Baseball for the Thinking Fan

Login | Register | Feedback

btf_logo
You are here > Home > Hall of Merit > Discussion
Hall of Merit
— A Look at Baseball's All-Time Best

Sunday, October 15, 2006

Johnny Bench

Eligible in 1989.

John (You Can Call Me Grandma) Murphy Posted: October 15, 2006 at 07:10 PM | 49 comment(s) Login to Bookmark
  Related News:

Reader Comments and Retorts

Go to end of page

Statements posted here are those of our readers and do not represent the BaseballThinkFactory. Names are provided by the poster and are not verified. We ask that posters follow our submission policy. Please report any inappropriate comments.

   1. John (You Can Call Me Grandma) Murphy Posted: October 15, 2006 at 07:13 PM (#2212565)
Okay, we already know he has a spot warmed up for him in the inner-circle section of the HoM, but does he also go in the Pioneer wing for the Johnny Bench Batter-Up? ;-)
   2. Dr. Chaleeko Posted: October 15, 2006 at 07:46 PM (#2212597)
Or for being the host of the Baseball Bunch?

He's about my 27th ranked catcher. NOT!
   3. John (You Can Call Me Grandma) Murphy Posted: October 15, 2006 at 07:51 PM (#2212602)
Or for being the host of the Baseball Bunch?

Nah, that's past my time, so it doesn't count. Besides, that would mean that Tommy Lasorda would have to go in as the Dugout Wizard. :-D
   4. Howie Menckel Posted: October 15, 2006 at 09:27 PM (#2212669)
I still have Bench's Topps rookie card.
Too bad he was paired with unremembered Ron Tompkins - within a year later, I had bent the Bench card in half since Tompkins wasn't worth remembering.
Ouch.

It likely will surprise many that Bench only played 79 pct of his games at C, along with 9 pct 3B (!), 7 pct 1B, and 5 pct OF.
And yes, as I recall he was as bad a 3B as you might expect. Do the numbers also show that?

13-time All-Star.
Top 5 in Slugging Pct 5 times.

I guess the more entertaining exercise would be, if he had played all his games at other positions, where else would he have been HOMertorious? (without a general catching bonus, obviously, and without the specific bonus of being such a great catcher).

Is there a danger that people will mistakenly submit 1988 ballots in a week with these new guys on them? I wonder if there's enough clarity to who's eligible when..
   5. TomH Posted: October 16, 2006 at 11:38 AM (#2213622)
The Bench vs Berra (vs maybe Piazza) battle for best-ever MLB catcher is an interesting poser. Berra somewhat better bat, Johnny has a big edge on tossing out runners, both had great post-seasons. I have them neck-and-neck, so wouldn't care if I got stuck with either one. Of course overall I'd take Josh Gibson.
   6. John (You Can Call Me Grandma) Murphy Posted: October 16, 2006 at 11:48 AM (#2213628)
Of course overall I'd take Josh Gibson.

...and it's not even close, IMO.
   7. Mike Emeigh Posted: October 16, 2006 at 01:04 PM (#2213645)
Berra somewhat better bat, Johnny has a big edge on tossing out runners, both had great post-seasons.


Berra played in an era where the stolen base was far less important, though, so I don't know how much of an advantage you can honestly credit to Bench here.

Of course overall I'd take Josh Gibson.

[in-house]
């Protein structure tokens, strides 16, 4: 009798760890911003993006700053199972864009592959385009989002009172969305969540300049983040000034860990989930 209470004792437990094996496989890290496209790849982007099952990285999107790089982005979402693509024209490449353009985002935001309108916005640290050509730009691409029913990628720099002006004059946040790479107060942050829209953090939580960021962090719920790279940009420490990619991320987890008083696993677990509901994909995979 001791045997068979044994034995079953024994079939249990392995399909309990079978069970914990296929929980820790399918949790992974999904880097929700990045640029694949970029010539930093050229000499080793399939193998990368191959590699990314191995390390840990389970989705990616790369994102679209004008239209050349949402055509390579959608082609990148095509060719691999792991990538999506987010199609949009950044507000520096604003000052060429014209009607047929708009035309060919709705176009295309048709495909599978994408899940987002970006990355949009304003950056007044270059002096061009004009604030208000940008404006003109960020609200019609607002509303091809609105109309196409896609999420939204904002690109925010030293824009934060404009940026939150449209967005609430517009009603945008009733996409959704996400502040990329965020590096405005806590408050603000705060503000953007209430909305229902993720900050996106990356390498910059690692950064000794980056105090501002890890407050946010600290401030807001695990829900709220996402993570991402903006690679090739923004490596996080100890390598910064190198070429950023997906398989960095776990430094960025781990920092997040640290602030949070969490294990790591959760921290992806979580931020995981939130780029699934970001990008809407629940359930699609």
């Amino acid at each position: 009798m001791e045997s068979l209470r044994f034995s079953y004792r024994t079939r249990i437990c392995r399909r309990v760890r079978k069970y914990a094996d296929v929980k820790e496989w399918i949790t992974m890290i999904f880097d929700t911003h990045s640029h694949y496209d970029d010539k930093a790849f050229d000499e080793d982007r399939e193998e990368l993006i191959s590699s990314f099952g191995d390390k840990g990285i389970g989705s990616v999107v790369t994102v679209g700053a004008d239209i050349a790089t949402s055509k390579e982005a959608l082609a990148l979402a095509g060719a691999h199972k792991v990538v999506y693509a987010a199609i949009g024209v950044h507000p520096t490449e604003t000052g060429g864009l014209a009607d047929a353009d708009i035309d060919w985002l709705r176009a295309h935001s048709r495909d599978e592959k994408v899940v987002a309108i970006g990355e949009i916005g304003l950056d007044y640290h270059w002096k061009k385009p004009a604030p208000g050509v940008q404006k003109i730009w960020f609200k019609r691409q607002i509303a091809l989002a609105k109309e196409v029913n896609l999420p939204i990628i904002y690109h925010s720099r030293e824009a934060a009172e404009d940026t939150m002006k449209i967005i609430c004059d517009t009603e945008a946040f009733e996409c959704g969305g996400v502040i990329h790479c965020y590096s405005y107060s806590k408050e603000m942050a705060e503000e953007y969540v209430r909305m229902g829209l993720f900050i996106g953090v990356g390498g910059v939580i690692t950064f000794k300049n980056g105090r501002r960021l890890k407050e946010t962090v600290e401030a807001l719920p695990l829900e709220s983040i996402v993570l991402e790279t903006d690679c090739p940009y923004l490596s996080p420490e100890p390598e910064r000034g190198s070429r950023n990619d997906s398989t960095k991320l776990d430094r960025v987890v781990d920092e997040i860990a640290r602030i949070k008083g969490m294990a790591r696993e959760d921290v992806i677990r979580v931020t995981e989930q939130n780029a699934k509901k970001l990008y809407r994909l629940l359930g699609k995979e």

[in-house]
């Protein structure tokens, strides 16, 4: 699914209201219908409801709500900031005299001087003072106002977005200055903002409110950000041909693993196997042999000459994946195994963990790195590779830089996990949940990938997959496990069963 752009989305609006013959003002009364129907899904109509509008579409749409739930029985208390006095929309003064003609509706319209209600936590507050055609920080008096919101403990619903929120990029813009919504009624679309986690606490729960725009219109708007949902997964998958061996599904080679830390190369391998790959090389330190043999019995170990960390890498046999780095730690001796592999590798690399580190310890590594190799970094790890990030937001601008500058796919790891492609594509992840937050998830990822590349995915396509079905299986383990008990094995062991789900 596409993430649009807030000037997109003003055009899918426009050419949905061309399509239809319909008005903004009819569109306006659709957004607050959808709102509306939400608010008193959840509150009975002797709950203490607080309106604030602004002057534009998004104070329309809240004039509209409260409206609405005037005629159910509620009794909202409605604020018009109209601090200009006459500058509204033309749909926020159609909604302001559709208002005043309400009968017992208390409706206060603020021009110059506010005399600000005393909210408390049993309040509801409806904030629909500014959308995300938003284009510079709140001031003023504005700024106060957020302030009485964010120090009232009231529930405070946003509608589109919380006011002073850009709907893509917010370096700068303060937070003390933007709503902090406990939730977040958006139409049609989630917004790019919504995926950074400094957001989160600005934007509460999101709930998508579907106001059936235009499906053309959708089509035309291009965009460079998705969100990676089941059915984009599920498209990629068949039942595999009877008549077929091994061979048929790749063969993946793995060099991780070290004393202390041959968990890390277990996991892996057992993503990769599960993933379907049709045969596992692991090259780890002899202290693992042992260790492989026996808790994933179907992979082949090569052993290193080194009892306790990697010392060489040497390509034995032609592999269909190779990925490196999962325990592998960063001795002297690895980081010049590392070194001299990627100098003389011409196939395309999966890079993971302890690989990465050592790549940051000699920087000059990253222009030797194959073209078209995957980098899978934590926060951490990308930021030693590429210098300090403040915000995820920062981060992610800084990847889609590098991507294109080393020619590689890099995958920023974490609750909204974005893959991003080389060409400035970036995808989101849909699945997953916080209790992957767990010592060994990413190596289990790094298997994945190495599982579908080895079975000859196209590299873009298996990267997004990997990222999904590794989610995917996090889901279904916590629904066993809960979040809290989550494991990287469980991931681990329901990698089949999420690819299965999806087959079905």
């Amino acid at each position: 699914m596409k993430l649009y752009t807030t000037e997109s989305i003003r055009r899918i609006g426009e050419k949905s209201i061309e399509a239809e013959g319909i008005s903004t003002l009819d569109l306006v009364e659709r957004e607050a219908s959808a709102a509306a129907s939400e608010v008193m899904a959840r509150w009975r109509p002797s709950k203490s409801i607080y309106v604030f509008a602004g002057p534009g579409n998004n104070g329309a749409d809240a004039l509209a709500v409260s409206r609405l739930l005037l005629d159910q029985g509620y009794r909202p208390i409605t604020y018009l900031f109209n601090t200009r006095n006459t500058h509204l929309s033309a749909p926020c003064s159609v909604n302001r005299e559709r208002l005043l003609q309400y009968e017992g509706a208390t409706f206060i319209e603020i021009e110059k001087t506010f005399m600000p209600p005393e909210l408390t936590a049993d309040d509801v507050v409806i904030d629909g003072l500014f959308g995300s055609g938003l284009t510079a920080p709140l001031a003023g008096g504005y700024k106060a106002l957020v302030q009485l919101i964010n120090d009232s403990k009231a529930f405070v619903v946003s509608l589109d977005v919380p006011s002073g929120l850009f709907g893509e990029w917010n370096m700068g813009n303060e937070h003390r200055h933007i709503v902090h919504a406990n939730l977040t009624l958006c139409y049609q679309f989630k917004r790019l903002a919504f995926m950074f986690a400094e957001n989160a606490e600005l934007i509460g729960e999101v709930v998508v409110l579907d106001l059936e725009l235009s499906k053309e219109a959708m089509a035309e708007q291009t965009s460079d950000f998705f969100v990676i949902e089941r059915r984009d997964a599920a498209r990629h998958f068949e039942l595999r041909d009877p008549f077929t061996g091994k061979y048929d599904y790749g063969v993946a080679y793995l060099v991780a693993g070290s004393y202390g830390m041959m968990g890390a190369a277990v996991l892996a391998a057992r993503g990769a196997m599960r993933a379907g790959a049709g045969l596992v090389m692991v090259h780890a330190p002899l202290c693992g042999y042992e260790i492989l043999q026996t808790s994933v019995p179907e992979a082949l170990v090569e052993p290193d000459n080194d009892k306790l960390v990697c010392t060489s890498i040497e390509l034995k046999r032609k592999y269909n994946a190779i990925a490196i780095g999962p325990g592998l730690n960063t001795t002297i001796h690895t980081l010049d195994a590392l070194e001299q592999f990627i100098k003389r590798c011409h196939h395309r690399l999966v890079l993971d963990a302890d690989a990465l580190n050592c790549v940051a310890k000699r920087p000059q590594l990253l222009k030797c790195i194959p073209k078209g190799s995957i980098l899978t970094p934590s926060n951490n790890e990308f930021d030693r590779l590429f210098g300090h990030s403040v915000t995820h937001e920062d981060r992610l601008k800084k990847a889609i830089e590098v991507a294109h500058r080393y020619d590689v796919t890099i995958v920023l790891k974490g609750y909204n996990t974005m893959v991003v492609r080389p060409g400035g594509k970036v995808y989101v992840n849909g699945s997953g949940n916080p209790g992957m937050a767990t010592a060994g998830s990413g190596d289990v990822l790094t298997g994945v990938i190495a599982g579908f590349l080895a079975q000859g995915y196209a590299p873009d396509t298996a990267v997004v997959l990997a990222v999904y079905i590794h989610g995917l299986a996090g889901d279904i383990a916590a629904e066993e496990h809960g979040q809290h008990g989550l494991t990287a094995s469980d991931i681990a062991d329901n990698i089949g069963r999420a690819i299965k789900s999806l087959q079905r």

No doubt.

-- MWE
   8. DavidFoss Posted: October 16, 2006 at 02:36 PM (#2213718)
Berra played in an era where the stolen base was far less important, though, so I don't know how much of an advantage you can honestly credit to Bench here.

I agree you can't fault Berra (if there is a fault there) because of the era issue, but the fact is that a catcher with a large amount of CS is a very nice thing. It generates a lot of free outs for his team and makes me wonder why the other team even bothers to elect this type of strategy. Now, if they other team elects to stop trying and plays station-to-station against the Reds, then I agree its not much of a bonus. But if they keep trying and Bench keeps racking up free outs for his team, then that's a nice thing that he should get credit for.
   9. DavidFoss Posted: October 16, 2006 at 03:00 PM (#2213740)
That brings up a good question. How great was Bench defensively? I've read about the revolutionary one-handed stance with the quick release and the great arm, but what were his CS totals and CS%'s and how do they compare to his peers? Was he as good as I-Rod was in his prime?
   10. sunnyday2 Posted: October 16, 2006 at 03:04 PM (#2213747)
Well, if they stop trying to steal bases because of any catcher's arm, that is a value that attaches to that catcher, too. Of course, it's pretty hard to quantify.
   11. Jolly Old St. Nick Is A Jolly Old St. Crip Posted: October 16, 2006 at 03:26 PM (#2213766)
FWIW Berra's rep as a catcher had much more to do with his knowledge and his quickness than it did with his arm, which was never considered all that great. Of course as has been noted, base stealing in the AL of Berra's time was pretty much a lost art, save Luis Aparicio, so it's a bit like saying that Wee Willie Keeler didn't hit that many home runs.
   12. TomH Posted: October 16, 2006 at 04:03 PM (#2213803)
It would be interesting to find if teams that had a Bench or I-Rod in thier prime allowed fewer hits with runners on first abse; which could be attributed to the pitchers' lower need to pay attention to (or be less distracted by) the baserunner. Just thinkin'.